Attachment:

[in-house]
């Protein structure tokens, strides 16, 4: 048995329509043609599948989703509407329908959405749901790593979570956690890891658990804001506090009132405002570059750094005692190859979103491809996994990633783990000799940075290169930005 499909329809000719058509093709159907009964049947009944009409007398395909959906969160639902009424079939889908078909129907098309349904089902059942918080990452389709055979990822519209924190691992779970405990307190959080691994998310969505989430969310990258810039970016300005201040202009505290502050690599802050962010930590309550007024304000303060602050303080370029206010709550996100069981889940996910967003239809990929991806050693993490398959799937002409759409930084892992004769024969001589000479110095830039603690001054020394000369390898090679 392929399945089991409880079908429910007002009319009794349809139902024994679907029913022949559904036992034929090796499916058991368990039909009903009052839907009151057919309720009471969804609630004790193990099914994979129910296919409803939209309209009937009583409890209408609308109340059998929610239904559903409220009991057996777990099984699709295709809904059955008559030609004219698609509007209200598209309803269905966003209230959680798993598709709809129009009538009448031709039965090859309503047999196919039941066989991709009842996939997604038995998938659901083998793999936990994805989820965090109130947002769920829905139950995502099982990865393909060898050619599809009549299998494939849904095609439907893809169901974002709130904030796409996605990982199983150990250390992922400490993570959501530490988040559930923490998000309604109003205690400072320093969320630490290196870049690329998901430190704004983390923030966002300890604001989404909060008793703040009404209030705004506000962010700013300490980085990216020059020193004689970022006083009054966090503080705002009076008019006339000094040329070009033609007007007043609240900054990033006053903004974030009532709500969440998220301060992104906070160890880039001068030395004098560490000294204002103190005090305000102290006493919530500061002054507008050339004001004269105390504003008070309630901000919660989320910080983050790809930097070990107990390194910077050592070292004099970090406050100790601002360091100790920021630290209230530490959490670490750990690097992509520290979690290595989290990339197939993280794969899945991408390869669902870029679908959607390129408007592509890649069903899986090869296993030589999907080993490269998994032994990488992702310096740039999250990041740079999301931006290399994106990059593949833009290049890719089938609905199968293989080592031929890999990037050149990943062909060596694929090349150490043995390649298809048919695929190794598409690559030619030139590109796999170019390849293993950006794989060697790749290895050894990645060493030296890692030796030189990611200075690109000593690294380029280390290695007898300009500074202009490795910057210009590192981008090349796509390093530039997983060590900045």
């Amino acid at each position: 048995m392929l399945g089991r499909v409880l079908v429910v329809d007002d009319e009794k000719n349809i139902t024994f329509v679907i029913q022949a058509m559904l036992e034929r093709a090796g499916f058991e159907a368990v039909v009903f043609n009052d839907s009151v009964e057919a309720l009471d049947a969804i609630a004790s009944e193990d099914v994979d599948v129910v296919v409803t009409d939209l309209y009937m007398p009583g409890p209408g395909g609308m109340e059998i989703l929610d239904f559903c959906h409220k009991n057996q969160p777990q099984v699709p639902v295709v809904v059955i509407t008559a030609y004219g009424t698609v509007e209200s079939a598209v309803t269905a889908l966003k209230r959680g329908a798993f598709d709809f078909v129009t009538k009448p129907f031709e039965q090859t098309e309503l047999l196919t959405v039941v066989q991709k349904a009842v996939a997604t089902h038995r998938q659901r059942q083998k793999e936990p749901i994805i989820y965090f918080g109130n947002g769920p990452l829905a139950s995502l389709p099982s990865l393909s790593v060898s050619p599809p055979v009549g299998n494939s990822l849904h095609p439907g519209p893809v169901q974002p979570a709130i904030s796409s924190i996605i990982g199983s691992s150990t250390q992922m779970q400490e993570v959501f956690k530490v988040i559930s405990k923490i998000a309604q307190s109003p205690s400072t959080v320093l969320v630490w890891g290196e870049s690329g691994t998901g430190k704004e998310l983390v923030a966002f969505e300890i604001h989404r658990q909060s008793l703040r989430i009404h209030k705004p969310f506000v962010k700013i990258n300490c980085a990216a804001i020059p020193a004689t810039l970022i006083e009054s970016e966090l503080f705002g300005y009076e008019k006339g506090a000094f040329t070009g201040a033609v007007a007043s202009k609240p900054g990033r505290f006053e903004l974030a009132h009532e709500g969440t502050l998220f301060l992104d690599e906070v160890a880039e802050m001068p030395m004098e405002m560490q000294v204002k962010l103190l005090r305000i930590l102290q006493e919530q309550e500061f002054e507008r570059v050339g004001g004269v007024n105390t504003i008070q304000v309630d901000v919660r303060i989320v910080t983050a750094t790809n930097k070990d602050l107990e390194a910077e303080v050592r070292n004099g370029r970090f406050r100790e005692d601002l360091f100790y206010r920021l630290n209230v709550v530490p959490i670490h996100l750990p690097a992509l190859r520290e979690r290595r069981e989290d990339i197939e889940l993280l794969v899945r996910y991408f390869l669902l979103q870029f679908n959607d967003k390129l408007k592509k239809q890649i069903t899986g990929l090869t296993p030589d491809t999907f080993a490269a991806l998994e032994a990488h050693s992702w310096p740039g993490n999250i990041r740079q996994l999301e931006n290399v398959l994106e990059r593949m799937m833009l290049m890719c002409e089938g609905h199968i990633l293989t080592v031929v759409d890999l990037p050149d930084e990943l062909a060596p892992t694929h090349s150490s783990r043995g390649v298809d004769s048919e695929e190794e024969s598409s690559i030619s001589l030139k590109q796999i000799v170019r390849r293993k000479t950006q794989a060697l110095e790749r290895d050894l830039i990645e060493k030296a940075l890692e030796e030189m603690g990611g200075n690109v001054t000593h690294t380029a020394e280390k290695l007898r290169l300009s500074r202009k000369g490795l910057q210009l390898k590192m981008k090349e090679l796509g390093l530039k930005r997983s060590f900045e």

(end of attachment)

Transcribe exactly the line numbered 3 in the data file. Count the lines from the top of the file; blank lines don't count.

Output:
């Amino acid at each position: 048995m392929l399945g089991r499909v409880l079908v429910v329809d007002d009319e009794k000719n349809i139902t024994f329509v679907i029913q022949a058509m559904l036992e034929r093709a090796g499916f058991e159907a368990v039909v009903f043609n009052d839907s009151v009964e057919a309720l009471d049947a969804i609630a004790s009944e193990d099914v994979d599948v129910v296919v409803t009409d939209l309209y009937m007398p009583g409890p209408g395909g609308m109340e059998i989703l929610d239904f559903c959906h409220k009991n057996q969160p777990q099984v699709p639902v295709v809904v059955i509407t008559a030609y004219g009424t698609v509007e209200s079939a598209v309803t269905a889908l966003k209230r959680g329908a798993f598709d709809f078909v129009t009538k009448p129907f031709e039965q090859t098309e309503l047999l196919t959405v039941v066989q991709k349904a009842v996939a997604t089902h038995r998938q659901r059942q083998k793999e936990p749901i994805i989820y965090f918080g109130n947002g769920p990452l829905a139950s995502l389709p099982s990865l393909s790593v060898s050619p599809p055979v009549g299998n494939s990822l849904h095609p439907g519209p893809v169901q974002p979570a709130i904030s796409s924190i996605i990982g199983s691992s150990t250390q992922m779970q400490e993570v959501f956690k530490v988040i559930s405990k923490i998000a309604q307190s109003p205690s400072t959080v320093l969320v630490w890891g290196e870049s690329g691994t998901g430190k704004e998310l983390v923030a966002f969505e300890i604001h989404r658990q909060s008793l703040r989430i009404h209030k705004p969310f506000v962010k700013i990258n300490c980085a990216a804001i020059p020193a004689t810039l970022i006083e009054s970016e966090l503080f705002g300005y009076e008019k006339g506090a000094f040329t070009g201040a033609v007007a007043s202009k609240p900054g990033r505290f006053e903004l974030a009132h009532e709500g969440t502050l998220f301060l992104d690599e906070v160890a880039e802050m001068p030395m004098e405002m560490q000294v204002k962010l103190l005090r305000i930590l102290q006493e919530q309550e500061f002054e507008r570059v050339g004001g004269v007024n105390t504003i008070q304000v309630d901000v919660r303060i989320v910080t983050a750094t790809n930097k070990d602050l107990e390194a910077e303080v050592r070292n004099g370029r970090f406050r100790e005692d601002l360091f100790y206010r920021l630290n209230v709550v530490p959490i670490h996100l750990p690097a992509l190859r520290e979690r290595r069981e989290d990339i197939e889940l993280l794969v899945r996910y991408f390869l669902l979103q870029f679908n959607d967003k390129l408007k592509k239809q890649i069903t899986g990929l090869t296993p030589d491809t999907f080993a490269a991806l998994e032994a990488h050693s992702w310096p740039g993490n999250i990041r740079q996994l999301e931006n290399v398959l994106e990059r593949m799937m833009l290049m890719c002409e089938g609905h199968i990633l293989t080592v031929v759409d890999l990037p050149d930084e990943l062909a060596p892992t694929h090349s150490s783990r043995g390649v298809d004769s048919e695929e190794e024969s598409s690559i030619s001589l030139k590109q796999i000799v170019r390849r293993k000479t950006q794989a060697l110095e790749r290895d050894l830039i990645e060493k030296a940075l890692e030796e030189m603690g990611g200075n690109v001054t000593h690294t380029a020394e280390k290695l007898r290169l300009s500074r202009k000369g490795l910057q210009l390898k590192m981008k090349e090679l796509g390093l530039k930005r997983s060590f900045e």